45. 45. Facial nerve [VII] 1/2<br />The facial nerve [VII] carries GSA, SA, GVE, and BE fibers:<br />The GSA fibers provide sensory input from the external acoustic meatus and a small amount of skin posterior to the ear; <br />The SA fibers are for taste from the anterior two-thirds of the tongue; <br />The GVE fibers are part of the parasympathetic part of the autonomic division of the PNS and stimulate secretomotor activity in the lacrimal gland, submandibular and sublingual salivary glands, and mucous membranes of the nasal cavity, and hard and soft palates; <br />The BE fibers innervate the muscles of the face (muscles of facial expression) and scalp derived from the second pharyngeal arch, and the stapedius, the posterior belly of the digastric, and the stylohyoid muscles<br />
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  47. 47. Facial nerve [VII] 2/2<br />The facial nerve [VII] attaches to the lateral surface of the brainstem, between the pons and medulla oblongata. <br />It consists of a large motor root and a smaller sensory root (the intermediate nerve):<br />the intermediate nerve contains the SA fibers for taste, the parasympathetic GVE fibers and the GSA fibers; <br />the larger motor root contains the BE fibers.<br /><ul><li>The motor and sensory roots cross the posterior cranial fossa and leave the cranial cavity through the internal acoustic meatus.
  48. 48. After entering the facial canal in the petrous part of the temporal bone, the two roots fuse and form the facial nerve [VII].
  49. 49. Near this point the nerve enlarges as the geniculate ganglion, which is similar to a spinal ganglion containing cell bodies for sensory neurons. </li></li></ul><li>Cranial nerves exiting the cranial cavity<br />
  50. 50. Cranial nerves on the base of the brain<br />
  51. 51. Facial nerve [VII] 2/2<br />At the geniculate ganglion the facial nerve [VII] turns and gives off the greater petrosal nerve, which carries preganglionic parasympathetic (GVE) fibers.<br />The facial nerve [VII] continues along the bony canal, giving off the nerve to stapedius and the chorda tympani, before exiting the skull through the stylomastoid foramen. <br />The chorda tympani carries taste (SA) fibers from the anterior two-thirds of the tongue and preganglionic parasympathetic (GVE) fibers destined for the submandibular ganglion.<br />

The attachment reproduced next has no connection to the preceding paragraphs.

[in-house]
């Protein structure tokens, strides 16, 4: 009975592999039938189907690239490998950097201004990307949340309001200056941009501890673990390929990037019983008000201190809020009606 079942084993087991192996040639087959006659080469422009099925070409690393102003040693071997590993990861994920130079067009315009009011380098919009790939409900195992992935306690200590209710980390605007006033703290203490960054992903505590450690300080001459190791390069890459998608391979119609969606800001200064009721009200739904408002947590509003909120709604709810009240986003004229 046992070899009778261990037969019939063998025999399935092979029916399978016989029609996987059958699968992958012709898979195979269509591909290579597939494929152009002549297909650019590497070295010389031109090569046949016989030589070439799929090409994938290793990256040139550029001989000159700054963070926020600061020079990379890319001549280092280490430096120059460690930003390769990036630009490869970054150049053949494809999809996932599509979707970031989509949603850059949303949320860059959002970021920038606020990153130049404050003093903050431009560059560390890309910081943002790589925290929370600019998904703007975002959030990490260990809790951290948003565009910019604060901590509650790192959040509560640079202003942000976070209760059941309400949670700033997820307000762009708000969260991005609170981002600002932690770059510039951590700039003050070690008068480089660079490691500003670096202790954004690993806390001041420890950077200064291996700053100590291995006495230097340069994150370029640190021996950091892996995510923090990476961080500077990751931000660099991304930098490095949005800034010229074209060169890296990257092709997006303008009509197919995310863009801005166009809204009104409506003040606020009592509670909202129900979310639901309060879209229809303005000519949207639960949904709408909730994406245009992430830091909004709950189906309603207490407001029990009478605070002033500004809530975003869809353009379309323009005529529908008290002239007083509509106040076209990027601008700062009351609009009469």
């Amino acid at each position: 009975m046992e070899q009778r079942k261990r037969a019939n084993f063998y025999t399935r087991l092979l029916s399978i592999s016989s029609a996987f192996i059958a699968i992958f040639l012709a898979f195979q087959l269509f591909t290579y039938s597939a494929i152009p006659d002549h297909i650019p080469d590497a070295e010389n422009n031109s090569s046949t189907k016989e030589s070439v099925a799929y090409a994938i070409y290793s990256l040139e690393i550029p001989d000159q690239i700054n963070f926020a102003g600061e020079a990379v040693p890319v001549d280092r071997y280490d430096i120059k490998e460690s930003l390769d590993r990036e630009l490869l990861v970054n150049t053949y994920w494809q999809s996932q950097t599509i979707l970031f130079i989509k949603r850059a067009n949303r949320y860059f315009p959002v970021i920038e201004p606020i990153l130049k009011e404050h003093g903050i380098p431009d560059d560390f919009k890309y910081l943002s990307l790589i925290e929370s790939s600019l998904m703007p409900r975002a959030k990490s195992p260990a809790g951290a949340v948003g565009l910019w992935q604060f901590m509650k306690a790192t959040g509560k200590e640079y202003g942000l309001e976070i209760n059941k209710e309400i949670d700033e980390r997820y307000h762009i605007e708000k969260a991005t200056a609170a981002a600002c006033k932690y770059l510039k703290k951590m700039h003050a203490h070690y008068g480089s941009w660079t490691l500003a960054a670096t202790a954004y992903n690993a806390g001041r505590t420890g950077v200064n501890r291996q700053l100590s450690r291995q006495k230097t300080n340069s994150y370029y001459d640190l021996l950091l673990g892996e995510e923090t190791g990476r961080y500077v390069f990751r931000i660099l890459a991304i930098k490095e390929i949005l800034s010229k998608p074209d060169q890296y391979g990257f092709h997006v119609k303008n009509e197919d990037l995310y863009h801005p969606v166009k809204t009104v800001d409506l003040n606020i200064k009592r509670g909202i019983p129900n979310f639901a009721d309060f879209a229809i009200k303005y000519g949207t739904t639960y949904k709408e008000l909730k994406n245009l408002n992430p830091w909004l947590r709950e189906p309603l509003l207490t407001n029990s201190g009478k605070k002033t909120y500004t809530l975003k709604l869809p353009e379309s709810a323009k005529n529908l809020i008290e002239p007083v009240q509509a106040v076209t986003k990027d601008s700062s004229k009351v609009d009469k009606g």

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  55. 55. Vestibulocochlear nerve [VIII] <br />The vestibulocochlear nerve [VIII] carries SA fibers for hearing and balance, and consists of two divisions: <br />a vestibular component for balance; <br />a cochlear component for hearing<br /><ul><li>The vestibulocochlear nerve [VIII] attaches to the lateral surface of the brainstem, between the pons and medulla, after emerging from the internal acoustic meatus and crossing the posterior cranial fossa.
  56. 56. The two divisions combine into the single nerve seen in the posterior cranial fossa within the substance of the petrous part of the temporal bone.</li></li></ul><li>Cranial nerves exiting the cranial cavity<br />
  57. 57. Cranial nerves on the base of the brain<br />
  58. 58. Glossopharyngeal nerve [IX]1/2<br />The glossopharyngeal nerve [IX] carries GVA, SA, GVE, and BE fibers:<br />The GVA fibers provide sensory input from<br />Thecarotid body and sinus, posterior one-third of the tongue, palatine tonsils, upper pharynx, and mucosa of the middle ear and pharyngotympanic tube; <br />The SA fibers are for taste from the posterior one-third of the tongue; <br />The GVE fibers are part of the parasympathetic part of the autonomic division of the PNS and stimulate secretomotor activity in the parotid salivary gland; <br />The BE fibers innervate the muscle derived from the third pharyngeal arch (the stylopharyngeus muscle). <br />